SCCOTTISH INDEPENDENCE: What was on offer wasn’t really independence, writes Tiffany Jenkins
Nothing in this referendum was as it seemed. One strange moment was finding myself at the unity rally in Trafalgar Square. That I was there in the first place was a bit of an accident; I wasn’t convinced holding such a thing was a great idea. But although I live in Edinburgh, I happened to be in central London. And I was curious. Ultimately, I confess to being a reluctant Unionist, well, not really a Unionist at all: my no vote was based on the belief that we can – and we must – improve things together, rather than simply being, better together. Serious problems exist, but they have little to do with the minor differences between Scotland and England and would not be addressed with separation.
Besides, what was on offer as independence for Scotland wasn’t all that. The rhetoric of the Yes campaign was vibrant, but the promises too amorphous, whilst the concrete proposals were for something limited. Keeping the monarchy, an undemocratic system, and sterling, a policy which would have seen the Bank of England maintain control over the economy, is no way to take power – such plans do not befit a so-called movement for national liberation.
In keeping with the disjuncture between appearance and reality in the referendum campaign, nor was Yes a vote for nationalism, despite being described as such by the No camp. Yes was more an understandable expression of disillusionment with the status quo and a sincere hope and attempt to forge something else.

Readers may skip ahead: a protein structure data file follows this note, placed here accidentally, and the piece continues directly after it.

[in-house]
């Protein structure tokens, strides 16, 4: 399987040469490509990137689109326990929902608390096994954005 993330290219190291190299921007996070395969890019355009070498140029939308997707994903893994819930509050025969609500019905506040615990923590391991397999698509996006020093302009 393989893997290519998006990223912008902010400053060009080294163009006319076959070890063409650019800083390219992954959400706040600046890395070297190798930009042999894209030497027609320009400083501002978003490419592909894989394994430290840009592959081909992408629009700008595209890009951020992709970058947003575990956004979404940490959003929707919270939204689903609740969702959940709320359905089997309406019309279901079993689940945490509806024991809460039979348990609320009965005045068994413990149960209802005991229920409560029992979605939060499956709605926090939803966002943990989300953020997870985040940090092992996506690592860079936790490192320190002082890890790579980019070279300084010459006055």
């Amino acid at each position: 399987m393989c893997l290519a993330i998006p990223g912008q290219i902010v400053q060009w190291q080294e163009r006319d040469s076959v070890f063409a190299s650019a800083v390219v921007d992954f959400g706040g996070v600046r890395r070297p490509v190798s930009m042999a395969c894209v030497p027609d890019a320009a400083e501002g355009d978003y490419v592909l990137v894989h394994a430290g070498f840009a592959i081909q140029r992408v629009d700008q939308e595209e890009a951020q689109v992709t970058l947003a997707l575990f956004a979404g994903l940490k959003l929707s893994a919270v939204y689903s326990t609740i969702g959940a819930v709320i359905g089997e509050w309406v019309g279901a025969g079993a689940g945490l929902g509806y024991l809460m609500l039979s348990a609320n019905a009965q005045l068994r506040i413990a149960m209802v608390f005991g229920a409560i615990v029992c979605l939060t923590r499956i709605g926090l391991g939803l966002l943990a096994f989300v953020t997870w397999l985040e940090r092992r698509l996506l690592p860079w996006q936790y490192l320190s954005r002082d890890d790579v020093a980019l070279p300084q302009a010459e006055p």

And then there were the so called Unionists – the side I took as a No voter – who were a long way off from promising a land of hope and glory. At the unity rally, hundreds of people looked the way I felt: uncertain.
Most of us, I think, wondered what we were signing up to, questioning what we were part of, standing there, but only half-committed to a cause that was vague. Only a couple of folk wrapped themselves in the Union Jack. I, and many others, took neither of the two flags handed out by the organisers: one a Union Jack and the other, a white oblong with the simple message written in blue: ‘No Thanks’. Out of those people who did wave a flag, as many held the white one as they did the Union Jack and many more also clutched the Satire.
The Unionists weren’t vocally all that Unionist. Alistair Darling was abandoned to front a negative campaign. David Cameron and Ed Miliband were quiet, half absent, barely able to place themselves in Scotland for anything longer than a day.
Now a majority have said No it looks like in response we will get something approximating a Yes. David Cameron seems determined to parcel the voice of the British electorate into small packages and grant what amounts to an English parliament which no one voted for. A victory for democracy? I wouldn’t count on it.